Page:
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    A few days ago, the Labour-supporting Harry's Place blog picked up the BBC deviating from their usual policy of calling terrorists anything but terrorists. However, this was changed later on.

    What would you prefer the perpetrators of the London incident to be called?

    Any other comments are welcome..
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    Bombers, most literal, I guess.
    Though to be honest I can't say I particularly care.

    Strangely, and wrongly perhaps, the word 'terrorist' leads me to think middle-eastern, the word 'militant' south american or western. I guess 'bomber' is more neutral to me then.
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    As for my take: I really don't think the BBC should continue along the stance presumably adopted out of political correctness (so they don't offend some viewers, terrorists are victims too, etc.) or even apology for terror (downplaying and excusing).
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    (Original post by JonD)
    As for my take: I really don't think the BBC should continue along the stance presumably adopted out of political correctness (so they don't offend some viewers, terrorists are victims too, etc.) or even apology for terror (downplaying and excusing).
    Nothing is ever as simplistic as it first appears.

    The BBC is acknowledging this by their neutral stance.
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    (Original post by yawn)
    Nothing is ever as simplistic as it first appears.

    The BBC is acknowledging this by their neutral stance.
    Well, since you have decided that they are "Freedom Fighters", perhaps you would like to enlighten us with this less-simplisitic knowledge you have gained from somewhere.
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    Obviously someone at Bush House sent down the word to stop using the dreaded t-word.
    I think that's a bit presumptive. Calling them 'bombers' just seems to be being more specific to me, rather than signifying any particular opinion. It's hardly like the word 'bomber' has particularly good connotations.
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    (Original post by JonD)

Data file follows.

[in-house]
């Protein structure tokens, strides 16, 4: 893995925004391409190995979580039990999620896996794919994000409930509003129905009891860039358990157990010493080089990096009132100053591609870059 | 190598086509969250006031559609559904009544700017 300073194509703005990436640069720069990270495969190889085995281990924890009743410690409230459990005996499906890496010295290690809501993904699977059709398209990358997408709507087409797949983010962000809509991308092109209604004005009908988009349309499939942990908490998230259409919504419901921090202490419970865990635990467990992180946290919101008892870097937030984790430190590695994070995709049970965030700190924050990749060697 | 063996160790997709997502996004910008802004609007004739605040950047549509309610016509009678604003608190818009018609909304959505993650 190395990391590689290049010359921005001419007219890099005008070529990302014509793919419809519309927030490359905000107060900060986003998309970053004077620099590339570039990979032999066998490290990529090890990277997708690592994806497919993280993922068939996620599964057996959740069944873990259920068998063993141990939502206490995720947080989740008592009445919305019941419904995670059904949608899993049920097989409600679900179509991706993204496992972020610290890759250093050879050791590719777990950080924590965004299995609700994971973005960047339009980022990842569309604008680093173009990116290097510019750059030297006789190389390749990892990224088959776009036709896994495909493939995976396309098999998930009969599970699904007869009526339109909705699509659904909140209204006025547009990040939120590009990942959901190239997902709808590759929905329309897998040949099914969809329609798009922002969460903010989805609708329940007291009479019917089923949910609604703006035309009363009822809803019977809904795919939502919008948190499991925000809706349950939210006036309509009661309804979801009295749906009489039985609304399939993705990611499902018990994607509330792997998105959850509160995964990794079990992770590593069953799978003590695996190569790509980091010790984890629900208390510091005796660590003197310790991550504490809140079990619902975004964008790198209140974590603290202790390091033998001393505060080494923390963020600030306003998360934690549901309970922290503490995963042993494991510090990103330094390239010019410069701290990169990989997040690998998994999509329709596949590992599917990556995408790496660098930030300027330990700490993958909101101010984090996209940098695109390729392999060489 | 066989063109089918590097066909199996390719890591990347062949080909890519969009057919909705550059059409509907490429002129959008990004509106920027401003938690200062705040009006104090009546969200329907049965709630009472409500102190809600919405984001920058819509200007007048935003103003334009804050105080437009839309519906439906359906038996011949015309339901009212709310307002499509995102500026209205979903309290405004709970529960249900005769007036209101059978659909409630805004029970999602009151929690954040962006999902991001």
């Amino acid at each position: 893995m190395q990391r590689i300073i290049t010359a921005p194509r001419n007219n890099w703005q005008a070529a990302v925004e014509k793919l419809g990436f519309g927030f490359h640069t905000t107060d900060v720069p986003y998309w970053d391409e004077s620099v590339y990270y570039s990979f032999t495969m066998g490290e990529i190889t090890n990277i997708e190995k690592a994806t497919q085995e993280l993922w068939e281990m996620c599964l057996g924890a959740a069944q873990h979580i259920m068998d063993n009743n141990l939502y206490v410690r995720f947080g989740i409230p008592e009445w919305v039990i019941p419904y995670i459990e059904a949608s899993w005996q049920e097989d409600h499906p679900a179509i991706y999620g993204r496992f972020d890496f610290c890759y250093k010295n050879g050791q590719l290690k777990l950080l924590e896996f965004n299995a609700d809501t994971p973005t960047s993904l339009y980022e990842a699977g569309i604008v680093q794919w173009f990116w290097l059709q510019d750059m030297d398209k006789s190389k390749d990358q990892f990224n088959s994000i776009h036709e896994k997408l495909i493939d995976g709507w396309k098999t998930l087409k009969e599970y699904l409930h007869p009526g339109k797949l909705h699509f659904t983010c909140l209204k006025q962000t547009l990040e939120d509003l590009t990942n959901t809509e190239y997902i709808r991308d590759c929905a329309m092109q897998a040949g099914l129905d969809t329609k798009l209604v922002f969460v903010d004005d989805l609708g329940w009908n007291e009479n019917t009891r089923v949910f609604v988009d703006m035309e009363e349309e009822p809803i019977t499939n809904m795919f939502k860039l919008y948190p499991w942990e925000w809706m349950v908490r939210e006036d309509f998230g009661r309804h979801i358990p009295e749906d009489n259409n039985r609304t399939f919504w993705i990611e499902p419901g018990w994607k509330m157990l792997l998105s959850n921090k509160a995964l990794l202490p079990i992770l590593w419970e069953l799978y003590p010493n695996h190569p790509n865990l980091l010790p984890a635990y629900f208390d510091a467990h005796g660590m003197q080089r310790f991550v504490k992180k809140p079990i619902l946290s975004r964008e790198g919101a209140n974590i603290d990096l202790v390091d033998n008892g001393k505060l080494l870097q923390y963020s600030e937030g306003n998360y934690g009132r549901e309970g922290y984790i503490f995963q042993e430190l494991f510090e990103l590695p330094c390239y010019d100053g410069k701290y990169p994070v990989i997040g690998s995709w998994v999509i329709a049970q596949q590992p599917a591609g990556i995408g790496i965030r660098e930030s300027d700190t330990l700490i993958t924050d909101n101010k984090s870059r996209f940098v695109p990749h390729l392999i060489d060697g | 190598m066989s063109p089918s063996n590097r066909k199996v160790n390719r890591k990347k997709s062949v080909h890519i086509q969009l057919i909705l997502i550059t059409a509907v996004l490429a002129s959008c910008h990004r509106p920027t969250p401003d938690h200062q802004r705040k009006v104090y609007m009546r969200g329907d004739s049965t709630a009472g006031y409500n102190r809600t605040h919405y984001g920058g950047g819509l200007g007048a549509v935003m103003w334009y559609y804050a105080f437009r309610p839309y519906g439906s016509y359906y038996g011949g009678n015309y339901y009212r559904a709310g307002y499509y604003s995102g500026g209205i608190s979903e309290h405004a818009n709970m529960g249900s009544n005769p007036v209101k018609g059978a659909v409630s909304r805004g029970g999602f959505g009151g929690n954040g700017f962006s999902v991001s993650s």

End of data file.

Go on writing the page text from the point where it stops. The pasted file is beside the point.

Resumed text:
Well, since you have decided that they are "Freedom Fighters", perhaps you would like to enlighten us with this less-simplisitic knowledge you have gained from somewhere.
    Well...as some posters will know from my previous posts, I have lived in quite a few countries apart from this one.

    This experience has given me a much wider empathy and understanding than those who are limited in the same way by living in this country alone.

    We are as understanding as our personal experiences allow us to be. I would challenge you to disagree that those who consider they have a 'cause' have no grounds for pursuing their inalienable right to self-determination - in the same way that we, in this country have done in the past.
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    (Original post by yawn)
    We are as understanding as our personal experiences allow us to be. I would challenge you to disagree that those who consider they have a 'cause' have no grounds for pursuing their inalienable right to self-determination - in the same way that we, in this country have done in the past.
    By targetting innocent civilians, right?
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    (Original post by Tonight Matthew)
    I think that's a bit presumptive. Calling them 'bombers' just seems to be being more specific to me, rather than signifying any particular opinion. It's hardly like the word 'bomber' has particularly good connotations.
    Well, assuming they are/were Al-Qeida, it can be argued that they are all four:

    1) They fight for Muslim lands free of Western interference/influence (cultural, economic and military)
    2) They are trained, they are armed, they fight a war
    3) They used bombs
    4) They are members of a terrorist organisation, and commit acts internationally-recognised as terrorist

    Surely if they detonated those bombs at the bottom of the sea, nobody would notice or care. It's the terrorism that has the worlds notice, shouldn't the terrorist label be used? These militans dropped their bombs in order to commit their terrorism also had to use public transport, would "commuter" be a good description, too?
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    (Original post by JonD)
    Well, assuming they are/were Al-Qeida, it can be argued that they are all four:

    1) They fight for Muslim lands free of Western interference/influence (cultural, economic and military)
    2) They are trained, they are armed, they fight a war
    3) They used bombs
    4) They are members of a terrorist organisation, and commit acts internationally-recognised as terrorist

    Surely if they detonated those bombs at the bottom of the sea, nobody would notice or care. It's the terrorism that has the worlds notice, shouldn't the terrorist label be used? These militans dropped their bombs in order to commit their terrorism also had to use public transport, would "commuter" be a good description, too?